NEW YORK (The Deal) -- Patrick Drahi's Altice will pay $17.7 billion including debt for Cablevision Systems (CVC) with a view to combining the business with Suddenlink Communications to become the No. 4 cable operator in the U.S.

Altice will pay $34.90 per share for New York-listed Cablevision, which offers services in the New York metropolitan area. The price is 22% more than Cablevision's Wednesday closing price of $28.54.

The deal values Cablevision at 9.5 times adjusted free cash flow of $1.86 billion for the year ending June, though Altice claimed the multiple would fall to 6.1 times including synergies from the merger with Suddenlink, which operates in the South and Central United States.

"The strategy of Altice in the large and highly strategic U.S. market is reinforced with the acquisition of Cablevision," Drahi said in a statement. "We will be in a stronger position...to deliver the best services, invest in the most advanced technology, and develop innovative products."

The deal continues a sweeping consolidation of the U.S. cable television sector. In July, AT&T (T - Get Report) , acquired Direct TV Group for $65 billion to leapfrog Comcast (CMCSA - Get Report) to become the largest pay-TV operator in the U.S. John Malone's Charter Communications (CHTR - Get Report) in Mayagreed to pay $78.7 billion including debt for Time Warner Cable (TWC) .

For Drahi, the acquisition of Cablevision continues a deal-fired ascension into the top ranks of global telecommunications and cable entrepreneurs. The French national, who has modeled Altice on Malone's Liberty Media (LMCA) , secured the No. 2 place in France's telecommunications market last year with the $19.3 billion acquisition of the SFR wireless-services business of Vivendi to create Numericable-SFR

In the past six months, Drahi also tried and failed to buy Time Warner Cable and France's No. 3 telecommunication provider, Bouygues Telecom, a unit of Bouygues SA. He did, however, secure a foothold in the U.S. in May when Luxembourg-based Altice agreed to buy a 70% stake in Suddenlink Communications in a deal valuing America's No. 7 cable company at $9.1 billion. That transaction is slated to close in the fourth quarter.

The U.S. market will account for about 30% of Altice's total revenue of €22 billion ($24.9 billion) following the acquisitions of Cablevision and Suddenlink, making it the company's No. 2 market behind France. Altice's stable of assets stretches from the Caribbean to Israel.

Cablevision, based in Bethpage, N.Y., is controlled by the Dolan family, which holds about 72% of the company's voting rights through preferential shares carrying 10 votes each.

"The time is right for new ownership of Cablevision and its considerable assets," Cablevision CEO James L. Dolan said in a statement. The Dolan family will retain control of cable channel owner AMC Networks (AMCX - Get Report) and stadium operator and events organizer The Madison Square Garden Co.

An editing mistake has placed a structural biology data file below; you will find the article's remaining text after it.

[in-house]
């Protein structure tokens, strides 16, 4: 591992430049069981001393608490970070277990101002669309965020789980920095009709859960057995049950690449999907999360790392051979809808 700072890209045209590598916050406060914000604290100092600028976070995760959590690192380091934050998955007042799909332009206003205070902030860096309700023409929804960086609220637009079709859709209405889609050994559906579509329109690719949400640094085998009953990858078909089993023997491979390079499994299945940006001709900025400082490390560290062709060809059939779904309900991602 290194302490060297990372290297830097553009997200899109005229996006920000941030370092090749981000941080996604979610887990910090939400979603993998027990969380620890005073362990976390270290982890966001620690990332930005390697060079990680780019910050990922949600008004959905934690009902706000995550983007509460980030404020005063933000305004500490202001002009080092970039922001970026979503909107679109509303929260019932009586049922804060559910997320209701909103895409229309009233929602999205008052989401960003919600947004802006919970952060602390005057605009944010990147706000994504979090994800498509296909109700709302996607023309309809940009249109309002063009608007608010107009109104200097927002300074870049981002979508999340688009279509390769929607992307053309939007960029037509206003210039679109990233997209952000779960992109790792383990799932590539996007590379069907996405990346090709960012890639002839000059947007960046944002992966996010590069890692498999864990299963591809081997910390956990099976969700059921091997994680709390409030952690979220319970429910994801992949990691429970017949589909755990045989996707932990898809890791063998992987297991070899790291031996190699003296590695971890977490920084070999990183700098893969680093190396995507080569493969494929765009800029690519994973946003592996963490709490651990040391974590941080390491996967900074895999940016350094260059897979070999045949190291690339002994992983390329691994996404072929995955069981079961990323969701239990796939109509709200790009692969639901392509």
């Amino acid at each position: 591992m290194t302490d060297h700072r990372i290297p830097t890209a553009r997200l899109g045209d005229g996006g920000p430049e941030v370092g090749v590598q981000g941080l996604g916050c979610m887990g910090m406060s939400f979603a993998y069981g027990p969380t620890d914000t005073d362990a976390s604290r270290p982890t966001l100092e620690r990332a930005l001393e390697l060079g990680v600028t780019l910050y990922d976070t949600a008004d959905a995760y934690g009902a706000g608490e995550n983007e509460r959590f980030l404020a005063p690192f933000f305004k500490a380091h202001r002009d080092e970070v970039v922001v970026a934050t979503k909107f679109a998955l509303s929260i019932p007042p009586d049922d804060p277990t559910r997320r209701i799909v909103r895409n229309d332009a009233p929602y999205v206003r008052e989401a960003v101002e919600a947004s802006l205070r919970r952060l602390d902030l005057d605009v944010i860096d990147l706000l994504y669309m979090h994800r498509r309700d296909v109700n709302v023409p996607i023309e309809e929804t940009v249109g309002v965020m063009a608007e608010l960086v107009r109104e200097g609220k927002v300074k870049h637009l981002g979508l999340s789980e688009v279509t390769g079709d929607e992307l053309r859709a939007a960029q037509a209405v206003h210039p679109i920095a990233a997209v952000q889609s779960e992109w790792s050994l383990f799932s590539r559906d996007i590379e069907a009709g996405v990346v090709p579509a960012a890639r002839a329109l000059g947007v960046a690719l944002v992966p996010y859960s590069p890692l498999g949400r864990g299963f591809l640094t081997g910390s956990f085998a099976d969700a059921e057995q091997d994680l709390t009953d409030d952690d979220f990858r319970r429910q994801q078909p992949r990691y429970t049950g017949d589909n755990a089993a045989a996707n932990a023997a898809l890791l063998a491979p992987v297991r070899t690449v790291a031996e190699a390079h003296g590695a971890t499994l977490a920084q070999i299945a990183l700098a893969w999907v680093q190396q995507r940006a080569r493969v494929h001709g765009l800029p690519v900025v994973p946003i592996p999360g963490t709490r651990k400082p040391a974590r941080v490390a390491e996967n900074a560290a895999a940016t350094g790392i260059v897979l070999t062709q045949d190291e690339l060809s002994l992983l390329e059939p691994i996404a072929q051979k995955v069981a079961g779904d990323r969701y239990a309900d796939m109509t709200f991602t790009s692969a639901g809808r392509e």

Cablevision provides cable to about 3.1 million residences and businesses in and around New York. The deal announced on Wednesday also includes Cablevision's Lightpath businesses services unit and advertising unit Cablevision Media Sales, as well as loss-making local television news provider News 12 Networks, and newspaper publisher Newsday Media Group.

The combined operations generated sales of $6.53 billion in the 12 months ended June, and earnings of $1.8 billion, including about $147 million of losses from the media divisions.

Altice CEO Dexter Goei said that he had no intention of selling the news operations, hinting that they were part of a plan to extend Altice's business into content production. "We find these business very attractive," Goei said on a conference call with analysts. "We can learn from them."

Altice will fund the deal with $14.5 billion of new and previously arranged debt, cash on hand at Cablevision and $3.3 billion of cash. Cablevision will have about $14.4 billion of debt after the takeover closes, including $5.9 billion of debt already on its books and an additional $8.6 billion of new deal-related debt.

Drahi could receive backing for his transaction from private equity shop BC Partners Ltd. and Canada Pension Plan Investment Board. The two investors have been given an option to acquire up to 30% of Cablevision's equity as part of Altice's deal for the cable operator.

"We brought them [BC and CPP] into the fold recently and they are still doing their work on the deal," said Goei. "Initial indications are they will definitely take up their allocation."

Cablevision will retain an independent capital structure, though it will share management with Suddenlink.

Altice could sell as much as €2.9 billion of new class A shares to raise cash for the deal, though the amount will decrease if the financial investors take up their allocation. JPMorgan Chase & Co., BNP Paribas SA and Barclays plc have committed to provide debt for the transaction.

The deal is expected to close in first half of 2016. Fees associated with the deal are likely to amount to $200 million, according to Altice.

Altice's A shares, its most common stock class, traded Thursday at €24.29, down €0.04, or less than 1% on their Wednesday close, leaving the company with a market capitalization of about €24.3 billion ($27.5 billion).

Cablevision shares traded on the pre-market at $33.12, up $4.58, or 16%, on their Wednesday close.